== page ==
“Tell your family and friends not to gift us dolls,” the Husband said, soon after La Niña was born. “No child of mine will play with dolls.”
I was quick to take offence at this unjust slight against my maayeka (Indian term for a married woman’s maiden home). But the aggression was short-lived. I knew him enough to know that it wasn’t the garden-variety of dolls that he was so vehemently opposed to as that paragon of impossible perfections, Barbie. Since I hated Barbie too, the argument ended before it even began.
As a child growing up in a Single Income Multiple Kids family, my brothers and I never asked for toys, knowing that the moolah was in short supply. Nor were there any malls or big brands to tempt us. Besides back then, children had healthy outdoor playing habits. Few people really had toys. We had cricket bats, rubber balls, sock balls too, carrom boards, playing cards etc, but we never thought of them as toys, more like props for our games. And yet what fun we used to have.
I wanted that for my children. I wanted them to have fun, without having to rely on toys. I didn’t want them to feel bored if the batteries of some expensive remote-controlled racer car ran out. I wanted them to be able to rely on their own imaginations to rustle up a fun time. I didn’t want them to bawl when their toys broke.
In fact for much of my childhood, a little plastic doll, about a foot-tall, was my pride. She was nothing like the plastic dolls of today, with separate body parts and clothing and accessories. This one was fashioned out of a single sheet of plastic that was then moulded into the shape of a doll and painted over. Its inside was completely hollow. How I loved that doll! My love did not falter even when my older brother painted a moustache over her lip. Once someone stepped on her and her stomach was completely flattened. I still remember how Dad did some repair work and got her up and about again. She retained the dent, of course, but I loved my ‘dented and painted lady’ all the same.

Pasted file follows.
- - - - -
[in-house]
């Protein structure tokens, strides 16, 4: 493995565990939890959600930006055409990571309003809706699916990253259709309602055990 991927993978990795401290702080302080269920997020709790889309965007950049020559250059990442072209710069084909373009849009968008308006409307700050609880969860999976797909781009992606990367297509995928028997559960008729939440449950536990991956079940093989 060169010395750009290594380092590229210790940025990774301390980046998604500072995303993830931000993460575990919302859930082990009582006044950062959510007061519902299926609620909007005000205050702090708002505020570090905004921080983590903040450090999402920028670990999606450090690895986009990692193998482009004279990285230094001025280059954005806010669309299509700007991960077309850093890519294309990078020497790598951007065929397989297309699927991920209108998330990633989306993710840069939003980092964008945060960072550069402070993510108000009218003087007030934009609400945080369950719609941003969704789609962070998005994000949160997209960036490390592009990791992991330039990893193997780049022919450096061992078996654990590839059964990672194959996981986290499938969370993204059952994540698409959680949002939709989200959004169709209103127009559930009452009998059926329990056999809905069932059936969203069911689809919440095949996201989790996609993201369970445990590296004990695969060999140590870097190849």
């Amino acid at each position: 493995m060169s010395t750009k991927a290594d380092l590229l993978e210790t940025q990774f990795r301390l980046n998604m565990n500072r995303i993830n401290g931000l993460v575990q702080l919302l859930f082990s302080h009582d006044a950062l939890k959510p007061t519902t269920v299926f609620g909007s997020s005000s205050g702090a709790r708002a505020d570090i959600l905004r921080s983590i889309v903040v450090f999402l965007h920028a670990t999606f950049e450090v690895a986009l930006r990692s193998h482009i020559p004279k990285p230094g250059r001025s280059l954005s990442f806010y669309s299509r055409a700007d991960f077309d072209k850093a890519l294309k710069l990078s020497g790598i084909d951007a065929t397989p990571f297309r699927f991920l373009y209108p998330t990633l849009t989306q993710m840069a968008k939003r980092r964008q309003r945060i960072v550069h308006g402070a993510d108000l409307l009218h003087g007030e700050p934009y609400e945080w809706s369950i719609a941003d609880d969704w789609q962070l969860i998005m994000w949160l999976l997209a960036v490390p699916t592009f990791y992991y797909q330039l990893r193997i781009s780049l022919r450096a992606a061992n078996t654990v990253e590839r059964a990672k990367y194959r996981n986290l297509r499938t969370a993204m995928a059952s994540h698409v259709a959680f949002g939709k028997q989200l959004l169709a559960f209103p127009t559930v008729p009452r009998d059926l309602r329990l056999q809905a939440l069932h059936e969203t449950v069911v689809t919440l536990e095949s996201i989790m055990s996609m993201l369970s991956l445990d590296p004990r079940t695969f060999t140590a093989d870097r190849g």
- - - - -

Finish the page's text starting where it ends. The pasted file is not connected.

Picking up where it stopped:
Nor did the Husband have any toys of his own as a child. In fact, he told me (and I’ve noticed my younger brother do this too, so I know it is a boy habit), he used to pretend his pencil box, eraser, even books, were cars and drive them around, making appropriate engine sounds with his mouth.
The fact that we had fun with almost no toys had convinced us that the world is a playground and that fewer toys are actually better for kids in the long run. There’s no question of siblings fighting over toys. In the absence of toys, children learn to be creative with the other objects around them. La Niña and El Niño have enjoyed themselves enormously playing with odds and ends such as a discarded talcum powder container, cassette covers, steel and plastic spoons, pencil box, comb, a large brinjal (which was soon confiscated), an old broken telephone, a desk calendar etc. The plethora of objects around the house encouraged their creativity and imagination.
The kids learned to play together and often involved any parent/grandparent who looked suitably idle in their playtime sessions. They also learned to look after their toys. After playtime was over, they put their toys away. Sometimes.
When the toys ceased to entertain them, and Mamma was home, there was always time for a cuddle and a book reading. Or a drawing and colouring session on some used paper.